A cross-sectional examination of the profile of chiropractors recruited to the Australian Chiropractic Research Network (ACORN): A sustainable resource for future chiropractic research

Publication Type:
Journal Article
BMJ Open, 2017, 7 (9)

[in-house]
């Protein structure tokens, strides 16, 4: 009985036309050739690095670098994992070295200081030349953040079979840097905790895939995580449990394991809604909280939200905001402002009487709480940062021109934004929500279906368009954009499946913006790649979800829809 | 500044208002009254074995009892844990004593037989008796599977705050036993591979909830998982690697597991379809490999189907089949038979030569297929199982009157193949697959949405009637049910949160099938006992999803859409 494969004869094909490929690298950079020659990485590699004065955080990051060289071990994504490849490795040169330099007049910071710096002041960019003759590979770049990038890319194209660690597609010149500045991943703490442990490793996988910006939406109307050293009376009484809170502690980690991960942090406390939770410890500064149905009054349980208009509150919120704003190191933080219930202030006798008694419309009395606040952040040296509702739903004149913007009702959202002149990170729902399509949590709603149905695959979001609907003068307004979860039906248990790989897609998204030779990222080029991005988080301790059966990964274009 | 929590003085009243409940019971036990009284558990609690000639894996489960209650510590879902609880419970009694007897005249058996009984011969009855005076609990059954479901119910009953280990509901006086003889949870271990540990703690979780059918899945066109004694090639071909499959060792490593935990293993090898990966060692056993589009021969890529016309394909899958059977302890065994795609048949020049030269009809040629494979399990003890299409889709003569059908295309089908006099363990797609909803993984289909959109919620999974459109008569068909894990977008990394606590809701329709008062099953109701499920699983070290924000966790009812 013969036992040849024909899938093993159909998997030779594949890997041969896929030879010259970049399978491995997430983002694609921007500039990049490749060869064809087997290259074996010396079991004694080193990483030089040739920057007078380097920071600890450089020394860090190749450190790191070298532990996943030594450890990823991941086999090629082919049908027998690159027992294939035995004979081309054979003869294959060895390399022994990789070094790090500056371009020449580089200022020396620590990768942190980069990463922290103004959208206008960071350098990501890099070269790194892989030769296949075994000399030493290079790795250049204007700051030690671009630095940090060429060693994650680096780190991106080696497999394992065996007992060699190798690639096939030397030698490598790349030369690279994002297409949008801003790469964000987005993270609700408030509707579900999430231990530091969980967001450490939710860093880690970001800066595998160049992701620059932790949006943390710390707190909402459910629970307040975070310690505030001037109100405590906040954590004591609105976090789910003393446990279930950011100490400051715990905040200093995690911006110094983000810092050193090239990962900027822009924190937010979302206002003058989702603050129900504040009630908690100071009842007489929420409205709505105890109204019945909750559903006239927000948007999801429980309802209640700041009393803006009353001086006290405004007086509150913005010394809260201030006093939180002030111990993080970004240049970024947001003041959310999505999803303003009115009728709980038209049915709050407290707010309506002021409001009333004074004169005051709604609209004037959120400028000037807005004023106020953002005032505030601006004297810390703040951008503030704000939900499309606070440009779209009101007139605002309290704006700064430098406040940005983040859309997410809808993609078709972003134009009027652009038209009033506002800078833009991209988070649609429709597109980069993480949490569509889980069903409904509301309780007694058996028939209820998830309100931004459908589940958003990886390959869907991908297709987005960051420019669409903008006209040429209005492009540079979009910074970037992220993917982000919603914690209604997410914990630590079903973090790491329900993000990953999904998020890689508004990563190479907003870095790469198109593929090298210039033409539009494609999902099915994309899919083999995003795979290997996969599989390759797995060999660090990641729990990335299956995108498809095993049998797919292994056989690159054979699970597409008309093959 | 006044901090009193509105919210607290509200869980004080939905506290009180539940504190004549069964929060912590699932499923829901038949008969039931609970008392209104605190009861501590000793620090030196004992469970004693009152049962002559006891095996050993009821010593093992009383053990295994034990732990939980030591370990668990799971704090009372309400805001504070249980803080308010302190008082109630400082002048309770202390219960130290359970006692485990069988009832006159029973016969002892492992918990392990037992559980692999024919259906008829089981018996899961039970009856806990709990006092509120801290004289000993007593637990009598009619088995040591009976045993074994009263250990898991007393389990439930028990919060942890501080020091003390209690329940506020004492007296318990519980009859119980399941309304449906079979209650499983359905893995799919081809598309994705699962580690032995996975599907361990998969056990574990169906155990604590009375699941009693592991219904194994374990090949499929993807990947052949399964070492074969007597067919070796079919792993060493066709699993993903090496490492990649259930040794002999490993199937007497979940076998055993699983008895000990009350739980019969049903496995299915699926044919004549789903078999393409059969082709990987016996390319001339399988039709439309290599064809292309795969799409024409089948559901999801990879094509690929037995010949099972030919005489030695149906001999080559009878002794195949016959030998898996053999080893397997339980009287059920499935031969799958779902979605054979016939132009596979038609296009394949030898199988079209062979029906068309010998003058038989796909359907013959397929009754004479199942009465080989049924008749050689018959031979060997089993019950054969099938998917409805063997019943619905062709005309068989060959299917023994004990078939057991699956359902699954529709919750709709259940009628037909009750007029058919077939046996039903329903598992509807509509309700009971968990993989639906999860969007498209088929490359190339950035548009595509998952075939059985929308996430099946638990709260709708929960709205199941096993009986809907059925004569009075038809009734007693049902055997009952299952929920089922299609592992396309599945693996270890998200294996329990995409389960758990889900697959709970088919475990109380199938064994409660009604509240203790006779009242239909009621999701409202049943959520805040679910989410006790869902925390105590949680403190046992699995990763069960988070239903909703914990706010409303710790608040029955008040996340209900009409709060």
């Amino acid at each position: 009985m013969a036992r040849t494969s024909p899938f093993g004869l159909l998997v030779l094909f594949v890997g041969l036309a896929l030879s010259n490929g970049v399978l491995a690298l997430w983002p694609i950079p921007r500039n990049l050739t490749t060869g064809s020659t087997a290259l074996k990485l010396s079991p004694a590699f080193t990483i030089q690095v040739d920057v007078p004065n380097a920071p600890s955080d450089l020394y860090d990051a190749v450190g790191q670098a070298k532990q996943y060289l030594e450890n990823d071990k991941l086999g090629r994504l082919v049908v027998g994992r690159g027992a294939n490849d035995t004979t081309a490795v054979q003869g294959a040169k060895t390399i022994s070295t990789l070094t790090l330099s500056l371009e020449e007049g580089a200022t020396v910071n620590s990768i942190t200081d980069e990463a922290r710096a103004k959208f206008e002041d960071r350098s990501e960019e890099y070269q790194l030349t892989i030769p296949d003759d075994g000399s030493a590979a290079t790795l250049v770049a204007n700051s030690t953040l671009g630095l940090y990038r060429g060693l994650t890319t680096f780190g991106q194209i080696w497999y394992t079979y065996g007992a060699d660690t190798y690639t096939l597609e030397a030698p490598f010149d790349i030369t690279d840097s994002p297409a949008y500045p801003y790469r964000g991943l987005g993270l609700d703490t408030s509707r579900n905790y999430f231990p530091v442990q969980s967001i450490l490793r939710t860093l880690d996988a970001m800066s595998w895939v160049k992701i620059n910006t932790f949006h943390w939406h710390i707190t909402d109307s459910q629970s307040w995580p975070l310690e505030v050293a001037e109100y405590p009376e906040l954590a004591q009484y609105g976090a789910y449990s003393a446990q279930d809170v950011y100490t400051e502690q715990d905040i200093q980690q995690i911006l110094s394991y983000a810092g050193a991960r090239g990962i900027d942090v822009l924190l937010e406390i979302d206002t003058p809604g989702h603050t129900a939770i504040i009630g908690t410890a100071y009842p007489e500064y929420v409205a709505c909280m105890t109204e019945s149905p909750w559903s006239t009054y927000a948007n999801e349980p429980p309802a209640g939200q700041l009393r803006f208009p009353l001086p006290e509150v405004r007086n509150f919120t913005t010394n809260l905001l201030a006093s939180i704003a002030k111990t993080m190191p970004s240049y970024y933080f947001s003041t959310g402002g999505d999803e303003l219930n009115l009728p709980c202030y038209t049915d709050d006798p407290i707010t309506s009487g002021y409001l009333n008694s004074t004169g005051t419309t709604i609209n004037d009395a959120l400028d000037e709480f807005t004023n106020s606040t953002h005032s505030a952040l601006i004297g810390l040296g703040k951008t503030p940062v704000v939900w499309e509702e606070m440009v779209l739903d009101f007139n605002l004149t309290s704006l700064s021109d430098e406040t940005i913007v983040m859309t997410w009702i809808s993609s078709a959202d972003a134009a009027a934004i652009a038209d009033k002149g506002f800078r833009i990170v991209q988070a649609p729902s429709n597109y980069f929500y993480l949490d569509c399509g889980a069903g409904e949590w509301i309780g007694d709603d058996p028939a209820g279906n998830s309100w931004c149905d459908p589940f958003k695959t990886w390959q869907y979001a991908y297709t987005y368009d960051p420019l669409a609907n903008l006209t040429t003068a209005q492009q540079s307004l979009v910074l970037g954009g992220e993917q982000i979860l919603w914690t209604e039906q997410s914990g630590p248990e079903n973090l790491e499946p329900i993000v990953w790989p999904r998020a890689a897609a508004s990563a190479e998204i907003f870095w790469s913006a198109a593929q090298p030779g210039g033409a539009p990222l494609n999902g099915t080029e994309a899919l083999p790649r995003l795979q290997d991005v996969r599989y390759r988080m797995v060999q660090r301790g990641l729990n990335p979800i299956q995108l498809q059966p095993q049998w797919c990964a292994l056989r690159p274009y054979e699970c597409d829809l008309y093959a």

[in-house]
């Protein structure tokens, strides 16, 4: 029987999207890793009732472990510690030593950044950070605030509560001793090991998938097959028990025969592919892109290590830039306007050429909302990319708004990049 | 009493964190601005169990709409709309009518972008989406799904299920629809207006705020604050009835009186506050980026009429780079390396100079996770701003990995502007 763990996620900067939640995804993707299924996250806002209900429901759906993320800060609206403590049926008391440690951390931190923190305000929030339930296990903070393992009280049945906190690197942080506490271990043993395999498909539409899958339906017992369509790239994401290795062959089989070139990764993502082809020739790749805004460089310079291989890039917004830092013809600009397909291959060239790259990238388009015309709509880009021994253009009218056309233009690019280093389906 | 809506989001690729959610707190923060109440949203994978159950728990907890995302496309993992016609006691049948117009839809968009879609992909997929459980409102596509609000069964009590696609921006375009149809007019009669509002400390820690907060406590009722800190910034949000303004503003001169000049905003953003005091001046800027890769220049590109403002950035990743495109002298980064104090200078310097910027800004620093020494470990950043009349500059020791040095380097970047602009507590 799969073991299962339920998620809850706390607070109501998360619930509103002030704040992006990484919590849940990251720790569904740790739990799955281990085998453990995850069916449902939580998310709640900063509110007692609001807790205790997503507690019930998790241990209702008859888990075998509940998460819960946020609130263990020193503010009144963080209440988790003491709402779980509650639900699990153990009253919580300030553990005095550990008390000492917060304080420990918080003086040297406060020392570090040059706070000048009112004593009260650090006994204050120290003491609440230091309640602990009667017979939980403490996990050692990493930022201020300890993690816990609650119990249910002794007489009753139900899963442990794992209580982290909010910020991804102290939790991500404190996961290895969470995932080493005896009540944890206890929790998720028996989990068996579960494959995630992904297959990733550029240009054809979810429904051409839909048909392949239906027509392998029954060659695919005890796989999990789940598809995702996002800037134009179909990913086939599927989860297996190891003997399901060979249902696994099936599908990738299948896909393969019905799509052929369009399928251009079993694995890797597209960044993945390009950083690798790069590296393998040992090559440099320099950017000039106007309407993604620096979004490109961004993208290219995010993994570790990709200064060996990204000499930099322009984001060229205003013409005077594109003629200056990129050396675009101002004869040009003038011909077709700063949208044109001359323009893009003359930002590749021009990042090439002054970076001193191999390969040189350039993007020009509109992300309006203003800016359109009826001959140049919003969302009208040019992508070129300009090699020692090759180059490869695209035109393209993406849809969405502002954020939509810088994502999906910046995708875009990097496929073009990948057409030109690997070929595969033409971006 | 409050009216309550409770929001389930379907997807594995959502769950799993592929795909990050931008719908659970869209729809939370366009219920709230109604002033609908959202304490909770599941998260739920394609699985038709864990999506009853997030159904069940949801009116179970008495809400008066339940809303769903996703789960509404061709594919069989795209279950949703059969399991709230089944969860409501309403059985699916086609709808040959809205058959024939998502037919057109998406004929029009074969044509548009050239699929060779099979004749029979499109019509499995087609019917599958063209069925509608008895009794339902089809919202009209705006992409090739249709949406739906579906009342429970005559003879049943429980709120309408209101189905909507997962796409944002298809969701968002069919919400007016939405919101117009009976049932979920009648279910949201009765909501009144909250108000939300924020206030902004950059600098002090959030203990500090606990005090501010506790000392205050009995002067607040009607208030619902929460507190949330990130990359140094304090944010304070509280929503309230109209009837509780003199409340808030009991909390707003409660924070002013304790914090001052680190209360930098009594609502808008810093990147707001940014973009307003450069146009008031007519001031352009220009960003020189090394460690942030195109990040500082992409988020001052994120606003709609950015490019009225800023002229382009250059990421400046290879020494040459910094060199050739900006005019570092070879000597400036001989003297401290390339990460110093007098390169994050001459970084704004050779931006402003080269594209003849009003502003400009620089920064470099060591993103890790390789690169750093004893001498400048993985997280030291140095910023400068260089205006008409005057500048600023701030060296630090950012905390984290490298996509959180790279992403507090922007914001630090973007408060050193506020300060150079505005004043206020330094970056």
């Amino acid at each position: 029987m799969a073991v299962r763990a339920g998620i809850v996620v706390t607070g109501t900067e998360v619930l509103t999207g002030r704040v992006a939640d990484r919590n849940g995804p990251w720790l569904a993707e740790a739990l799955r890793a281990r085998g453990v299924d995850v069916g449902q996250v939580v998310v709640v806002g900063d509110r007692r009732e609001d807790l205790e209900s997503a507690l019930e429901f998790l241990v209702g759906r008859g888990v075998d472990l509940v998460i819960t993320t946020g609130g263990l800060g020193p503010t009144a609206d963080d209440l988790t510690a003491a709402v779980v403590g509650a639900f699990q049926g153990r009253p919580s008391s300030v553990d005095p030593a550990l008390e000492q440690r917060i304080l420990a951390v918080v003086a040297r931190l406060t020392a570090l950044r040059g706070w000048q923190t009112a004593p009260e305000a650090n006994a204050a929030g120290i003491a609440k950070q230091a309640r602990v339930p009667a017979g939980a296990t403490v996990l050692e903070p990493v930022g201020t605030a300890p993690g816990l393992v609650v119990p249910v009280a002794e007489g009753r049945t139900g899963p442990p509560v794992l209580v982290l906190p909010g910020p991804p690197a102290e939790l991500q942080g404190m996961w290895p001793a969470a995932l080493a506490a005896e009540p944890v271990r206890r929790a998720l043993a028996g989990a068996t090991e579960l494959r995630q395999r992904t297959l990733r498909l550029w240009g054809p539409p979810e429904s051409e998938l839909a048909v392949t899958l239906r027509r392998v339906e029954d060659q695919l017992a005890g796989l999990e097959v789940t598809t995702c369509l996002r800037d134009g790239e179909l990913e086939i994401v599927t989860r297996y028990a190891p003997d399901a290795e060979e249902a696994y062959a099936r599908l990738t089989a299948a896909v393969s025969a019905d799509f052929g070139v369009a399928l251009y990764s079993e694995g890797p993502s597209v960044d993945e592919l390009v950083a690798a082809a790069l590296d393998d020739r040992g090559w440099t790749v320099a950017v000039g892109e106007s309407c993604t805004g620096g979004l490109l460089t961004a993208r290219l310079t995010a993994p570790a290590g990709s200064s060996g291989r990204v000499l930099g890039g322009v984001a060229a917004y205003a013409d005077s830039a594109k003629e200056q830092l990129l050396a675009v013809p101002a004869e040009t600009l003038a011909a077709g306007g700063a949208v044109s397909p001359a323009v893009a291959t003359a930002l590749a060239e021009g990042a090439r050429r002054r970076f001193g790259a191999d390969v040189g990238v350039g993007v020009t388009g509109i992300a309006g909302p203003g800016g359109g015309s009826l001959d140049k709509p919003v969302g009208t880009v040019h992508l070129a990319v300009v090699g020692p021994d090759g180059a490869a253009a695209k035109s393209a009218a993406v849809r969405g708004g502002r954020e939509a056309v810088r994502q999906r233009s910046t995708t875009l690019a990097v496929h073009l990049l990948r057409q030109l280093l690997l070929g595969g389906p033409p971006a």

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© 2017 Article author(s) (or their employer(s) unless otherwise stated in the text of the article). Objectives The Australian Chiropractic Research Network (ACORN) practice-based research network (PBRN) cohort was established to provide sustainable infrastructure necessary to address lack of rigorous investigation and to bridge the research-practice gap focused on chiropractic care for future years. This paper presents the profile of chiropractors recruited to the ACORN PBRN, a nationally representative sample of chiropractors working in Australia. Design Cross-sectional analysis of baseline data from a cohort study of chiropractors in Australia. Setting All registered chiropractors in Australia were invited to participate in the ACORN study and those who completed a practitioner questionnaire and consent form were included in the PBRN cohort. Participants A total of 1680 chiropractors (36%) were recruited to the cohort database. The average age of the PBRN participants is 41.9 years and 63% are male. The vast majority of the PBRN participants hold a university degree. Results General practitioners were identified as the most popular referral source for chiropractic care and low back pain and neck pain were the most common conditions â € often' treated by the PBRN chiropractors. The chiropractors in this PBRN cohort rated high velocity, low amplitude adjustment/manipulation/mobilisation as the most commonly used technique/method and soft tissue therapy as the most frequently employed musculoskeletal intervention in their patient management. Conclusions The ACORN PBRN cohort constitutes the largest coverage of any single healthcare profession via a national voluntary PBRN providing a sustainable resource for future follow-up. The ACORN cohort provides opportunities for further nested substudies related to chiropractic care, chiropractors, their patients and a vast range of broader healthcare issues with a view to helping build a diverse but coordinated research programme and further research capacity building around Australian chiropractic.
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